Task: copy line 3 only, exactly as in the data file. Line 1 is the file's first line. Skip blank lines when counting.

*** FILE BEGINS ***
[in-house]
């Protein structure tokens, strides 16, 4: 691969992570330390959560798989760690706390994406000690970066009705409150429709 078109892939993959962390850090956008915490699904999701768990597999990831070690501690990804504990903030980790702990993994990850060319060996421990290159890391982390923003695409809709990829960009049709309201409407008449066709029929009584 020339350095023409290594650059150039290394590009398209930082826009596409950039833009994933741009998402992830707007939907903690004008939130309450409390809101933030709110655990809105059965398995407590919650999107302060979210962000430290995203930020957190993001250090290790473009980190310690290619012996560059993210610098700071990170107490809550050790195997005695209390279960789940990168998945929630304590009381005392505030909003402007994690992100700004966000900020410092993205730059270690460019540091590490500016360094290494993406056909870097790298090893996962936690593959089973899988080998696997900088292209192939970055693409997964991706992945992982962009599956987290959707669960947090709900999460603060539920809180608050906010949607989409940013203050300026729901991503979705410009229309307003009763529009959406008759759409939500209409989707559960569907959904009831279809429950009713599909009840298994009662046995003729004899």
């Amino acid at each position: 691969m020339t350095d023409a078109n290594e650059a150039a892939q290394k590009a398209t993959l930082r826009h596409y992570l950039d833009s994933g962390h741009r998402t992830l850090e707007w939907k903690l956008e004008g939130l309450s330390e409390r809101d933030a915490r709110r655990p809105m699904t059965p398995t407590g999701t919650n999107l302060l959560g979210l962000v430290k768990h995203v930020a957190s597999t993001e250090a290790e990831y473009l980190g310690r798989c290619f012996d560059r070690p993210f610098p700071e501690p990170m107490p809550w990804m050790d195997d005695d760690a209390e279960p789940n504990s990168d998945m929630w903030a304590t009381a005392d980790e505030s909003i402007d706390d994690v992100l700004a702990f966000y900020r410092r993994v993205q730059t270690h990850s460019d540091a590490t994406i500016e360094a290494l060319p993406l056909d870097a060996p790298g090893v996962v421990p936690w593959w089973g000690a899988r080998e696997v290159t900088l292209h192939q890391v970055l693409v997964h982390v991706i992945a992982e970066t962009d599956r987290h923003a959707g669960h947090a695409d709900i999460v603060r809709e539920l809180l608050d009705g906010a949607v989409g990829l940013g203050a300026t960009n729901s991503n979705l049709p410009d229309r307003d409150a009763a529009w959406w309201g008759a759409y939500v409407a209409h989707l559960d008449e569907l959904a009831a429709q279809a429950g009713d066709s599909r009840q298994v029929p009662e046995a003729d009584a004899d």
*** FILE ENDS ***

């Amino acid at each position: 691969m020339t350095d023409a078109n290594e650059a150039a892939q290394k590009a398209t993959l930082r826009h596409y992570l950039d833009s994933g962390h741009r998402t992830l850090e707007w939907k903690l956008e004008g939130l309450s330390e409390r809101d933030a915490r709110r655990p809105m699904t059965p398995t407590g999701t919650n999107l302060l959560g979210l962000v430290k768990h995203v930020a957190s597999t993001e250090a290790e990831y473009l980190g310690r798989c290619f012996d560059r070690p993210f610098p700071e501690p990170m107490p809550w990804m050790d195997d005695d760690a209390e279960p789940n504990s990168d998945m929630w903030a304590t009381a005392d980790e505030s909003i402007d706390d994690v992100l700004a702990f966000y900020r410092r993994v993205q730059t270690h990850s460019d540091a590490t994406i500016e360094a290494l060319p993406l056909d870097a060996p790298g090893v996962v421990p936690w593959w089973g000690a899988r080998e696997v290159t900088l292209h192939q890391v970055l693409v997964h982390v991706i992945a992982e970066t962009d599956r987290h923003a959707g669960h947090a695409d709900i999460v603060r809709e539920l809180l608050d009705g906010a949607v989409g990829l940013g203050a300026t960009n729901s991503n979705l049709p410009d229309r307003d409150a009763a529009w959406w309201g008759a759409y939500v409407a209409h989707l559960d008449e569907l959904a009831a429709q279809a429950g009713d066709s599909r009840q298994v029929p009662e046995a003729d009584a004899d």